Sunday’s Scripture ~ Jeremiah 1:4-10

This passage of Scripture shares the call of the prophet Jeremiah.  God calls Jeremiah to live a life set apart  and to lead God’s people through proclamation, guidance, and accountability.  Jeremiah resisted, but God convinced him, and Jeremiah lived his life in the service of his Lord.

As I read Jeremiah’s call story, I am drawn to the memory of my own.  I have known since the age of 11 that God called me – and calls me still – to live a life set apart and to lead God’s people through proclamation, guidance, and accountability.  I cannot recall any moments where I resisted in the manner of Jeremiah, but that does not mean that I have not faced my share of hardships…and it does not mean that I do not continue to face hardships.  I receive criticisms on my age and my gender.  My intellect and work ethic are questioned.  I am looked down upon and it is God who helps me keep on standing when my knees buckle.

Some folks think that only ministers, pastors, and priests are called by God.  Not true.  So not true.  We all participate in the ministry of all believers, which means we are all called and set apart by God to do a specific task or many specific tasks in the Kingdom.  Some flavors of set apartness lead persons into lives of ordained clergy and other flavors of set apartness lead persons into lives of awesome servant leadership without having a formal title in the church.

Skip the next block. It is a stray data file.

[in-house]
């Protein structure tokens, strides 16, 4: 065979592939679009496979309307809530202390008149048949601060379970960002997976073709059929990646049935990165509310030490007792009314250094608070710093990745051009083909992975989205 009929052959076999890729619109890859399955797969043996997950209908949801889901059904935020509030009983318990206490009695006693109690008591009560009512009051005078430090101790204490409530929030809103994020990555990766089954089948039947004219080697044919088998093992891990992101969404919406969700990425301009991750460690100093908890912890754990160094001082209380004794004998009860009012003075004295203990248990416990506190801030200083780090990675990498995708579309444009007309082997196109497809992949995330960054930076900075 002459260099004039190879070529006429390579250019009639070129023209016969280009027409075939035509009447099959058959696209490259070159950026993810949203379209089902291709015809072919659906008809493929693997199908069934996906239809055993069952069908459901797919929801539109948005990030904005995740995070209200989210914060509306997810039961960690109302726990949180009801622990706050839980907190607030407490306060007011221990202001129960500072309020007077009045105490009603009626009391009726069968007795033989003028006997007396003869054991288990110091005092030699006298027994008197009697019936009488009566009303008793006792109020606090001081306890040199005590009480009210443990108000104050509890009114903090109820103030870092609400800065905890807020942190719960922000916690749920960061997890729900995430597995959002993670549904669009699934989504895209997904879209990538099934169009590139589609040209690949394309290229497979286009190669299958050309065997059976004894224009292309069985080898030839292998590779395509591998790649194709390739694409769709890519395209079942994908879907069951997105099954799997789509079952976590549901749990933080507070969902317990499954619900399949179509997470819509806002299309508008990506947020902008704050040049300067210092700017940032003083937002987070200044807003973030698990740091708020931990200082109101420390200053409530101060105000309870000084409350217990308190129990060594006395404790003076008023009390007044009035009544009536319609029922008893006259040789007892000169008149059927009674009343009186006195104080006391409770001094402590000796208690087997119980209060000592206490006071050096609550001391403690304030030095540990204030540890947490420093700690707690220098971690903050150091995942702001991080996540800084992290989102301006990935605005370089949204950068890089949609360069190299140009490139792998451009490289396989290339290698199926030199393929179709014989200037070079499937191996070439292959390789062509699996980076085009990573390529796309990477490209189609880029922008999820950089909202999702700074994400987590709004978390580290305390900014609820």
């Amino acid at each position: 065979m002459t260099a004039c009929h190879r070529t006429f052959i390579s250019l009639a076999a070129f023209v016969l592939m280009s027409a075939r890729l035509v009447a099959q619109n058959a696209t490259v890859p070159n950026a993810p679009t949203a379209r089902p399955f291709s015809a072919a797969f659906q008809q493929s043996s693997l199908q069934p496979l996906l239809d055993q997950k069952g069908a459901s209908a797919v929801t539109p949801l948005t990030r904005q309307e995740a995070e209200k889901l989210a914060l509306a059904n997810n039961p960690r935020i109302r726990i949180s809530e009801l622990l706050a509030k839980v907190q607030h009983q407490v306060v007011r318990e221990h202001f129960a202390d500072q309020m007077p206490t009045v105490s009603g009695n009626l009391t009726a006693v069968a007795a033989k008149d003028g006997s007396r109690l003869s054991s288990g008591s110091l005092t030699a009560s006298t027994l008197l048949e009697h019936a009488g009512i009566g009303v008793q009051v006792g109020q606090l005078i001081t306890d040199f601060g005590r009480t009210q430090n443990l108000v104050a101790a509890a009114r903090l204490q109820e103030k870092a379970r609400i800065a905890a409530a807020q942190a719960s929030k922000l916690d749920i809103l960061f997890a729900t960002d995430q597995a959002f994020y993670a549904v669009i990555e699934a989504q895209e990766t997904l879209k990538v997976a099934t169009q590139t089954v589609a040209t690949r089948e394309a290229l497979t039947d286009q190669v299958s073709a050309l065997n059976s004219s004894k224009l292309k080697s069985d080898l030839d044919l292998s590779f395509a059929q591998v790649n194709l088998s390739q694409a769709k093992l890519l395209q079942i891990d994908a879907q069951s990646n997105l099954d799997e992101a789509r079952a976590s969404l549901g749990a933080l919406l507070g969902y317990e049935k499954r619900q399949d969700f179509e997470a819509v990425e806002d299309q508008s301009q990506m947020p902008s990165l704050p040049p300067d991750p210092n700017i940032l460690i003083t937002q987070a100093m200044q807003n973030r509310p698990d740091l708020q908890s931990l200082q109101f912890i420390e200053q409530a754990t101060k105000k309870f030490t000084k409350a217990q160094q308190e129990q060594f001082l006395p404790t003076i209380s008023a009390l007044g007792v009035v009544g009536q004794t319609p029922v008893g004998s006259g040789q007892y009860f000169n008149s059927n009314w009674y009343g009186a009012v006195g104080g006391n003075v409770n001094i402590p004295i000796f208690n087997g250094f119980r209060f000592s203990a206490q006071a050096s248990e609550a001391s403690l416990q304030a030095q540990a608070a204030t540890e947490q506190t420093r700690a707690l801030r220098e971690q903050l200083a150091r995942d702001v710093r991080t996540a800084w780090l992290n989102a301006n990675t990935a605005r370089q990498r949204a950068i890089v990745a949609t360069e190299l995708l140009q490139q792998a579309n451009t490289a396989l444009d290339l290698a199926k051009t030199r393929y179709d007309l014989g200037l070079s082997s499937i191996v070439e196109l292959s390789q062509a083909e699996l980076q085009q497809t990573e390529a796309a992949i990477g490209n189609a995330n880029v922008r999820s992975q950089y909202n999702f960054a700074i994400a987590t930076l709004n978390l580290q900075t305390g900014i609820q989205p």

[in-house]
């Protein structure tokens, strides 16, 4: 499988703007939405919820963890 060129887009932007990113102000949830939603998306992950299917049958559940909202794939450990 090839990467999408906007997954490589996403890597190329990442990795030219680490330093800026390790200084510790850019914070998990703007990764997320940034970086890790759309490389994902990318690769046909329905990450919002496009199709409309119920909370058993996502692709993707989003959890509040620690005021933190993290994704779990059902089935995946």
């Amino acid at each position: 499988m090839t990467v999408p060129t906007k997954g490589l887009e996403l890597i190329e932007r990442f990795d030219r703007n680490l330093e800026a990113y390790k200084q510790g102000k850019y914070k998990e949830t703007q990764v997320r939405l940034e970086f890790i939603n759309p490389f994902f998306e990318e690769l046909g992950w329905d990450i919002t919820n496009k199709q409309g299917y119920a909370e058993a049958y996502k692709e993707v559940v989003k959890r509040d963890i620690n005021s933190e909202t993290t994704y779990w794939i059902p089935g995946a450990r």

But wait…we all bear a formal title.  Actually we have several formal titles from God.

Child of God.  Disciple.  Beloved.

All of these calls – clergy / laity / children of God / disciples / beloved – are worthy and honorable and necessary in the Kingdom.

We can try to offer excuses to God as to why we are not fit to serve or worthy of God’s call, but if we gaze into our Scripture passage for this week we learn that God has an answer to each of our objections.  We could follow in the footsteps of Jonah and flee from God’s call with an excursion on our own, but I know I would rather follow God’s will – no matter how trying it may seem to me – smelling fresh and clean than smelling like l’eau de poisson.

How awesome it is that our mighty and powerful God, who could and is able to do all the work and service needed in this world, is so generous in inviting us to join the work?  When we call on God, we want an answer…and that’s a two way street, my friends.  When God calls on us we should not send God to voicemail or hit “ignore” or receive the message and never respond.  God calls and God wants an answer.  The unknown of that call – the where will I be sent, what will I be asked to do, how will I make this work, why did God pick me – will be answered in time.  Our initial and quick answer to God’s call should be in trust and in faith.